Some of you have said that my stories about truck driving have been useful. It occurred to me that this story might be of some little help in our current challenging situation.
What follows is a description of one of my most testing days as a lorry driver.
Firstly I was on my own, heading in to London, totally responsible for a 32 tonne mortar mix tanker. This isn’t ready made concrete but a mixture of sand and cement that gets blasted under pressure into large silos that are located on building sites.
The second thing is that not only do I have the responsibility for a large vehicle heading in to one of the busiest cities in the world, but I also have a knot in my stomach because I know that at the end of my drive I have a risky and stressful delivery process to carry out when I get there. Coupling up large pipes between the truck and the silo, firing up the noisy compressor, and trying not to blow the whole lot up was testing!
Lastly I am aware that the expectation is that I will do at least two, ideally three, such drops in the day, each time returning to the plant west of the city and repeating the whole process, so I feel under time pressure too.
The truck is fantastic. Relatively new and state of the art in terms of monitoring and cameras etc. But because of its weighty load, and the muddy locations I am delivering to, it has a manual gearbox to give more precise control over traction. Not only that but it has a split range gear box, with a high and a low range, that I have to switch between using an extra lever on the gearstick. Not a big problem except that the change from the upper range to the lower coincides with the speed change as you go into a roundabout. Add to this the fact that the truck really doesn’t like going down into third gear and you can imagine desperately trying to push the bloody thing down through the box without inadvertently ploughing straight over the roundabout!
But it gets worse. I hadn’t been to the site that I was delivering to before, it was on a bit of land which had confusing postcodes, and was on a road on which there are currently about half a dozen major building sites. It was far from clear which of these was the one I was aiming for. Add to this the fact that the road I was on didn’t have anywhere to turn except for a roundabout at the far end and then the one-way system at the other end forced me to go back onto the A40 and a couple of miles back up to the road to the notoriously difficult Hanger Lane Roundabout.
Each time I turned up at the wrong site I had to navigate my way out of the traffic, get close enough to the traffic marshall to speak to him, extricate myself from the entrance once I had realised it was the wrong site, and then head back up yet again to Hanger Lane.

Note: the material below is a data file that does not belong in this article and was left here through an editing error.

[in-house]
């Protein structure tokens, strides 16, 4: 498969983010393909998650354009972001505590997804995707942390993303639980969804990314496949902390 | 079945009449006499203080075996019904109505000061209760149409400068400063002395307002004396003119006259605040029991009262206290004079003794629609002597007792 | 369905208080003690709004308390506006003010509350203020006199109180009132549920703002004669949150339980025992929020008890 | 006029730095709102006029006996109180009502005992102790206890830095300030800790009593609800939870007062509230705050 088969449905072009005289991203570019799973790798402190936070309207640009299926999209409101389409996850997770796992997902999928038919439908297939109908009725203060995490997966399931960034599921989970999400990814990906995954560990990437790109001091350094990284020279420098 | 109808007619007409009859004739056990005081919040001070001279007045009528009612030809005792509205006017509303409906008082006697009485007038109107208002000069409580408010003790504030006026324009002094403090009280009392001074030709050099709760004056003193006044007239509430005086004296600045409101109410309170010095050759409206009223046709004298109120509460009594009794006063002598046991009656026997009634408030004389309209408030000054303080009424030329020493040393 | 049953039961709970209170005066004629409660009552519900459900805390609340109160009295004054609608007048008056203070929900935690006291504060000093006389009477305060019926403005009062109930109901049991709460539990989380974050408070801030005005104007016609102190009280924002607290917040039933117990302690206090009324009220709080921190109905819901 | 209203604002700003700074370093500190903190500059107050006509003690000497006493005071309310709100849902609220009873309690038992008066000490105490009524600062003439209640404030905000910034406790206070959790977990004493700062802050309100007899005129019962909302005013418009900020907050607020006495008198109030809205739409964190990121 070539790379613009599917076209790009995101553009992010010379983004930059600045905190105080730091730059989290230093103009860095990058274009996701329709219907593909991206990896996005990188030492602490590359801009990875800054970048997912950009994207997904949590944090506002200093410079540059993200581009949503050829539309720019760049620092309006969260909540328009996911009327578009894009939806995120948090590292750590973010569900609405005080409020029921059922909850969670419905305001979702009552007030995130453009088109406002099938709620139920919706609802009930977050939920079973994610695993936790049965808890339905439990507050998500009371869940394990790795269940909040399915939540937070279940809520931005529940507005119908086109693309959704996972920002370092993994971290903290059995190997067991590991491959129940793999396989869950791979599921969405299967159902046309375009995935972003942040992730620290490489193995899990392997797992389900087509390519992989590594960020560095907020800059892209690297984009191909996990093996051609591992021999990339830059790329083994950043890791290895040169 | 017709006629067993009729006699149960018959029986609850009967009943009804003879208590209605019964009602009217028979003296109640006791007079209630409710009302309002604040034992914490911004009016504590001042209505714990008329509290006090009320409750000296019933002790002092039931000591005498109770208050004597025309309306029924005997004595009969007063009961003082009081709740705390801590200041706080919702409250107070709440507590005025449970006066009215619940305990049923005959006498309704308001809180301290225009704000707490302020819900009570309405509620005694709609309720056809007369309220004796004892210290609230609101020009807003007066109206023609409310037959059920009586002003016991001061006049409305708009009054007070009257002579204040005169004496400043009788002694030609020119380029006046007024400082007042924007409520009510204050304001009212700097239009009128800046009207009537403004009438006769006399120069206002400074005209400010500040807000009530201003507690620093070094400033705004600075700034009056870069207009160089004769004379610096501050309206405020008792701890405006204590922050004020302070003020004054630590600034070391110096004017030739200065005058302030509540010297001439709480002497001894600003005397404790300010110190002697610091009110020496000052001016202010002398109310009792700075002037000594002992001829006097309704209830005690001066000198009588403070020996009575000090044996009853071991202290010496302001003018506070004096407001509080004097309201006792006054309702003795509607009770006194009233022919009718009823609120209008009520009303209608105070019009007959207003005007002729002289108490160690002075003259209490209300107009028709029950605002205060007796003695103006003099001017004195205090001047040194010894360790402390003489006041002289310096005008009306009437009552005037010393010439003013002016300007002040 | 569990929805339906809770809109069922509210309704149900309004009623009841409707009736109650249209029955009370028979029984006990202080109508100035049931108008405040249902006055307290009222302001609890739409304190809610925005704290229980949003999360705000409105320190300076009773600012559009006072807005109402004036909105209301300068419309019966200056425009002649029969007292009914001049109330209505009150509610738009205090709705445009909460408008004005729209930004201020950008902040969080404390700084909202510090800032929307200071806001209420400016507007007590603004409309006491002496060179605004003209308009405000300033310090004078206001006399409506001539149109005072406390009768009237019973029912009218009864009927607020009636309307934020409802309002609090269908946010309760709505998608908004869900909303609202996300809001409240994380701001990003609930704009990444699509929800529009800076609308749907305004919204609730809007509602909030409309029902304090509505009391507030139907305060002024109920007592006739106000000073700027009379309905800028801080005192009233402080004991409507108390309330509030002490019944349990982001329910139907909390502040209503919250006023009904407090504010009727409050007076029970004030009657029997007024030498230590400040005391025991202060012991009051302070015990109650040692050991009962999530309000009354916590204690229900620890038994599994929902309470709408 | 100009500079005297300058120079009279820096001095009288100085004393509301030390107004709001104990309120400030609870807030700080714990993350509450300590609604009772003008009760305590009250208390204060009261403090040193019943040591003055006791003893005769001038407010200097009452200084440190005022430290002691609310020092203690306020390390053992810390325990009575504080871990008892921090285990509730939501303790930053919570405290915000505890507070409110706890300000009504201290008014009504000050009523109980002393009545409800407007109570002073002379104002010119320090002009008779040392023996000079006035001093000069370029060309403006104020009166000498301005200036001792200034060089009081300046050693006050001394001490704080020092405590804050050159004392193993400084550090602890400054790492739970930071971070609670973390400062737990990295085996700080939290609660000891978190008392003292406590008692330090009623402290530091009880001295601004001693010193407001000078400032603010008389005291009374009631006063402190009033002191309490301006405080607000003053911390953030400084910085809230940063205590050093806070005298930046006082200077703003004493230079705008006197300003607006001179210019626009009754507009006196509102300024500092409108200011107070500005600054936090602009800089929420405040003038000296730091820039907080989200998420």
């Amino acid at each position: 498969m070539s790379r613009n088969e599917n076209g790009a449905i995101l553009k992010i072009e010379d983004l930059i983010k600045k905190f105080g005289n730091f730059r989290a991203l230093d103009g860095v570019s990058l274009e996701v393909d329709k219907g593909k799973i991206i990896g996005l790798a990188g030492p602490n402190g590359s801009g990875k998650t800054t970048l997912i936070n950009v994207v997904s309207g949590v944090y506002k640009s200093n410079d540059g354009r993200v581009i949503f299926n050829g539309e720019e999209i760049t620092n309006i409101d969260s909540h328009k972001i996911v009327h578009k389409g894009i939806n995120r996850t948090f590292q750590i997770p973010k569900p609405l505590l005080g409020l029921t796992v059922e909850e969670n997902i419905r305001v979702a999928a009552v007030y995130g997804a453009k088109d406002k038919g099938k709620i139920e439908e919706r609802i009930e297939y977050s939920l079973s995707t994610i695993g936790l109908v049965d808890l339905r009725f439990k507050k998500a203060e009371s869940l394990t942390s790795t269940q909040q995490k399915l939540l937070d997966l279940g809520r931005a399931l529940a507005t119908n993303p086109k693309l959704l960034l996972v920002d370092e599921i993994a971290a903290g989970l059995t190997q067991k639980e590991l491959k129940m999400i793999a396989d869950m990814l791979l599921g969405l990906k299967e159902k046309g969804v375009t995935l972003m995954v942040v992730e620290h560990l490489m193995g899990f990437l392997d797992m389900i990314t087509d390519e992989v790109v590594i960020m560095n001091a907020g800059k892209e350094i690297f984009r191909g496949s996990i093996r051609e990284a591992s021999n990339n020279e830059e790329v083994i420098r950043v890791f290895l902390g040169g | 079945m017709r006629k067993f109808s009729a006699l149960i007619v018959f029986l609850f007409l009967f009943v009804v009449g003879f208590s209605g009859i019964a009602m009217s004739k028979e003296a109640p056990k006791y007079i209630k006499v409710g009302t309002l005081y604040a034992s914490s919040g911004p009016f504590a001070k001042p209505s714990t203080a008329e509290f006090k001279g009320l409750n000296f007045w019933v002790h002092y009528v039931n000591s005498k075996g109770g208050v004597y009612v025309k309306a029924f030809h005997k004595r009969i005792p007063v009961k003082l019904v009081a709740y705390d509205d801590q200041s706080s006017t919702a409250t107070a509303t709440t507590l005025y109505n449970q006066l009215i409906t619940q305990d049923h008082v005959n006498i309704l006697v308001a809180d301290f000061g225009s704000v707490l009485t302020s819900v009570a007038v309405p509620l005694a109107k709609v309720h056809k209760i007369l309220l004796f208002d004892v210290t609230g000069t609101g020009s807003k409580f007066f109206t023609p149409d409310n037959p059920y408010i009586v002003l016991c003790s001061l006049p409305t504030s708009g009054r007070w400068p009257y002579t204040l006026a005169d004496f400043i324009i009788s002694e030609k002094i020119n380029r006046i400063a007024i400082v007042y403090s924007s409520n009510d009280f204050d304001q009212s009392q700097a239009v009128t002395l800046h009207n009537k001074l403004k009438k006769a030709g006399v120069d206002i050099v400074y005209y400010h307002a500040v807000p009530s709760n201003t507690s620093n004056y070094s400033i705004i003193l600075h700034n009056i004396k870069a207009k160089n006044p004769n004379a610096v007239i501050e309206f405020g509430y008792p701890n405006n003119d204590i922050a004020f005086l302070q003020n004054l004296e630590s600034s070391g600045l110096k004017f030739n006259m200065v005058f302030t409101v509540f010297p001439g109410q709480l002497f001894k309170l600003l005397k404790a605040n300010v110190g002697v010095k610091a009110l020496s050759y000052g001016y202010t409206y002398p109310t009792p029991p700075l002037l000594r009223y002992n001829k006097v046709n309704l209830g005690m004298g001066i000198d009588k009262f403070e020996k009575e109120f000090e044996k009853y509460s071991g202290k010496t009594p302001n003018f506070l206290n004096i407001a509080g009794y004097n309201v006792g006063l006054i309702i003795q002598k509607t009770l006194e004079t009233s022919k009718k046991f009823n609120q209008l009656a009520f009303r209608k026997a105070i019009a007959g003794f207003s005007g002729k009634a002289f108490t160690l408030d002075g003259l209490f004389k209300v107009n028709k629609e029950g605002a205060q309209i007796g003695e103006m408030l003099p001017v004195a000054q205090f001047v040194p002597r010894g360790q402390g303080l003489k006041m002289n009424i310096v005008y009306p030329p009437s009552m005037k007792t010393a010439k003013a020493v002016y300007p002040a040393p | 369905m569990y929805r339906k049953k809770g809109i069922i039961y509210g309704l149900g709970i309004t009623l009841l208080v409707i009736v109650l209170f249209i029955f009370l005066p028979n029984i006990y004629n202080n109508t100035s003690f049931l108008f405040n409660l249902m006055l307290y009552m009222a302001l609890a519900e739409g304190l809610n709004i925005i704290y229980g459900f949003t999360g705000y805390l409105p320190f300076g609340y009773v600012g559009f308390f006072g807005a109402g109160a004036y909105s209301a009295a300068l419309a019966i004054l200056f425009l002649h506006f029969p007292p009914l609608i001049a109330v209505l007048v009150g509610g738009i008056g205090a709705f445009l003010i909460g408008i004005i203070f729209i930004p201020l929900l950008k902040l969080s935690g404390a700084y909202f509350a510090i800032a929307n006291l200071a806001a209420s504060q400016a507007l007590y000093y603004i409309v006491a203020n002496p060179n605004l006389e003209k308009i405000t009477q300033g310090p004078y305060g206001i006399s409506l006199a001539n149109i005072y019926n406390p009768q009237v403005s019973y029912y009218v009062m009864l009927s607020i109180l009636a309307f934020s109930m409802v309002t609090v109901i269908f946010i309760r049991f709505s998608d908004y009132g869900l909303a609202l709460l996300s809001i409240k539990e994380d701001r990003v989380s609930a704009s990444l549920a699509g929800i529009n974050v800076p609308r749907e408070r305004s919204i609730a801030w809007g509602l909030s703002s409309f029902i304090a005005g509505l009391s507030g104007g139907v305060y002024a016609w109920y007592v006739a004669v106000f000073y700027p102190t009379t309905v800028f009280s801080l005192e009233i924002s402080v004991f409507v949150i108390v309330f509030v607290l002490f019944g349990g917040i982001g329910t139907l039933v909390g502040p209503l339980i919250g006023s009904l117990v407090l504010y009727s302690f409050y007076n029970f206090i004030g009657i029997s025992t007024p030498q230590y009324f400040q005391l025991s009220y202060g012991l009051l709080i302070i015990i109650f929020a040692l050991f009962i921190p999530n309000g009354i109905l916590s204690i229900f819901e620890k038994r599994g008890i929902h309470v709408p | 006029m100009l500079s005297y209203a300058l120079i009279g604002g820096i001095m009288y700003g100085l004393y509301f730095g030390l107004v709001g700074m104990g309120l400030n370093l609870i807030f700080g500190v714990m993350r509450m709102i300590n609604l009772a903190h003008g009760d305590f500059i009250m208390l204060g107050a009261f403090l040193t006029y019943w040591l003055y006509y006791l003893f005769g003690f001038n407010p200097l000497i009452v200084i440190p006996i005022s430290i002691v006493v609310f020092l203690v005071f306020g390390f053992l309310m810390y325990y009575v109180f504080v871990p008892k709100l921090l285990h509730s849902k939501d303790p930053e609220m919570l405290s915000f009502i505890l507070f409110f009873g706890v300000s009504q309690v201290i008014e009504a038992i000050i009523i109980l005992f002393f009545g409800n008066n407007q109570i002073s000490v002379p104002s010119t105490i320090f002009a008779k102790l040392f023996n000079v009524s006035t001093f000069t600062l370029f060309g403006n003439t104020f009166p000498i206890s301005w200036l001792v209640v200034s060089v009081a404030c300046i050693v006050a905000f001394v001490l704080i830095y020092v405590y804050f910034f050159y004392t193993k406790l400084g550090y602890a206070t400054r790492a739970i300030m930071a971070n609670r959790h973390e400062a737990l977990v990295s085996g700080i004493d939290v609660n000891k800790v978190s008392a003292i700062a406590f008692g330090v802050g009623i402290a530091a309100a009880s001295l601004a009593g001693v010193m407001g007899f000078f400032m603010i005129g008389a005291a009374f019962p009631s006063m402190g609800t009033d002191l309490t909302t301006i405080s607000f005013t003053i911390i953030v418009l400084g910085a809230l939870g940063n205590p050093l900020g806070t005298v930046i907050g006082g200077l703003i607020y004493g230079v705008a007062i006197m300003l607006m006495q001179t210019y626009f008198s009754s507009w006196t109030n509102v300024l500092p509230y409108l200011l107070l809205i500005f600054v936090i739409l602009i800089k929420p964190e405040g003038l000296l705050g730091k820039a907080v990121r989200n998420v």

By the time I was on my third attempt I was knackered and I was scared. I was close to packing it in and was fantasising about calling my agency, saying the keys are in the ignition, and walking away.
But then I started to slow things down. Applying what I have learned about meditation and mindfulness, noticing my breath, noticing the feel of the gear stick and the steering wheel in my hands. Enjoying each smooth gear change and precise turn. I slowly began to return to the moment. The feeling of being a failure brought on by what had recently happened began to diminish. The terror of getting it wrong again also began to reduce. I began to really enjoy the immediacy of my current actions, what was happening around me, sights, sensations, feelings as the whirling in my mind began to slow down.
This was obviously an unusual circumstance, and one that most of you won’t ever experience (except for the drivers who I know might be reading this and have to do it every day). But these practices apply generally in life.
What we think of as our past, even our very recent past, is a made up story, it’s not real, its filtered recollection of already filtered perceptions. My “story” was that I was a complete failure and utterly useless. When I got back to the yard I discovered that other drivers had also found the site difficult to find and faced similar challenges navigating their various attempts. My story was made up.
Again, in normal life, the future is most definitely a made up story. As current events are showing us our ability to reliably predict our futures are much more shaky than we like to think they are. In reality we have no idea what is going to happen in the next moment. In one respect that can feel terrifying, but in another sense, if we can hold onto this idea, it means that the future is nothing to worry about. It doesn’t exist yet. It is nothing.
All of this may sound like mumbo-jumbo but from experience it has helped me to keep the lid on when I felt like it was about to blow off. You still make decisions, often better decisions as you are calmer and more aware of what is happening around you, and you don’t disappear into a hippy daze either!
Hopefully this story might help some of you a little as you face your own challenges in the coming days.
3 thoughts on “Staying calm under pressure.”
I think one lesson is that fear-based stories drive dramatic narratives — internal conspiracy theories as it were. What you say, Euan, also works on broader, social “stages,” too. One pertinent example is turning the current effort to contain Covid-19 into a “war.” We shall see what kind of irrational stories and potentially authoritarian action THAT delivers to people, because war can be used to justify anything. But, of course, that’s my own fear-based hypothesis. Collective stories incite personal ones and vice versa.
Totally. I am increasingly fascinated by the degree to which our false sense of self is a product of the collective stories we have been exposed to over our lifetimes. Makes you realise how important it is to manage the quality of the input!
No kidding! Thanks, Euan.
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